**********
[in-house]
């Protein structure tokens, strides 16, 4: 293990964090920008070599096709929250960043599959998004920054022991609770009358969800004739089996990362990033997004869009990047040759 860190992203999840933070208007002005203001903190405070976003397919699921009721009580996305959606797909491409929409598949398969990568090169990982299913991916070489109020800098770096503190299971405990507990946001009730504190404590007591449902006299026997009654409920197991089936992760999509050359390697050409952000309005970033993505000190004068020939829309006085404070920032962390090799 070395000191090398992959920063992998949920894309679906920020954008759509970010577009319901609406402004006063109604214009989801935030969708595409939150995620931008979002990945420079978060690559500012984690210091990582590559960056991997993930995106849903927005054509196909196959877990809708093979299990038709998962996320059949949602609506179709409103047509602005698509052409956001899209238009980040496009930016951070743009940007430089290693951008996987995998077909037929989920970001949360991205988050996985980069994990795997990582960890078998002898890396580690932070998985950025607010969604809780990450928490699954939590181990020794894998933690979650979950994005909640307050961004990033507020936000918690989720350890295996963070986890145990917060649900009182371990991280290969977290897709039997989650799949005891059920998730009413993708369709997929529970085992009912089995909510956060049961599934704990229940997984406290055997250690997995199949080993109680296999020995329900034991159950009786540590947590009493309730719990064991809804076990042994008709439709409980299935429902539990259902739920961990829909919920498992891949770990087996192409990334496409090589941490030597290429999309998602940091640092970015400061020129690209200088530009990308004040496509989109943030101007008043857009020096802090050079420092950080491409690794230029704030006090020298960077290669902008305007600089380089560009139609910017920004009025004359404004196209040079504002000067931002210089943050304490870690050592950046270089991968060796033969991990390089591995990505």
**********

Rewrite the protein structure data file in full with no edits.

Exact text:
[in-house]
């Protein structure tokens, strides 16, 4: 293990964090920008070599096709929250960043599959998004920054022991609770009358969800004739089996990362990033997004869009990047040759 860190992203999840933070208007002005203001903190405070976003397919699921009721009580996305959606797909491409929409598949398969990568090169990982299913991916070489109020800098770096503190299971405990507990946001009730504190404590007591449902006299026997009654409920197991089936992760999509050359390697050409952000309005970033993505000190004068020939829309006085404070920032962390090799 070395000191090398992959920063992998949920894309679906920020954008759509970010577009319901609406402004006063109604214009989801935030969708595409939150995620931008979002990945420079978060690559500012984690210091990582590559960056991997993930995106849903927005054509196909196959877990809708093979299990038709998962996320059949949602609506179709409103047509602005698509052409956001899209238009980040496009930016951070743009940007430089290693951008996987995998077909037929989920970001949360991205988050996985980069994990795997990582960890078998002898890396580690932070998985950025607010969604809780990450928490699954939590181990020794894998933690979650979950994005909640307050961004990033507020936000918690989720350890295996963070986890145990917060649900009182371990991280290969977290897709039997989650799949005891059920998730009413993708369709997929529970085992009912089995909510956060049961599934704990229940997984406290055997250690997995199949080993109680296999020995329900034991159950009786540590947590009493309730719990064991809804076990042994008709439709409980299935429902539990259902739920961990829909919920498992891949770990087996192409990334496409090589941490030597290429999309998602940091640092970015400061020129690209200088530009990308004040496509989109943030101007008043857009020096802090050079420092950080491409690794230029704030006090020298960077290669902008305007600089380089560009139609910017920004009025004359404004196209040079504002000067931002210089943050304490870690050592950046270089991968060796033969991990390089591995990505």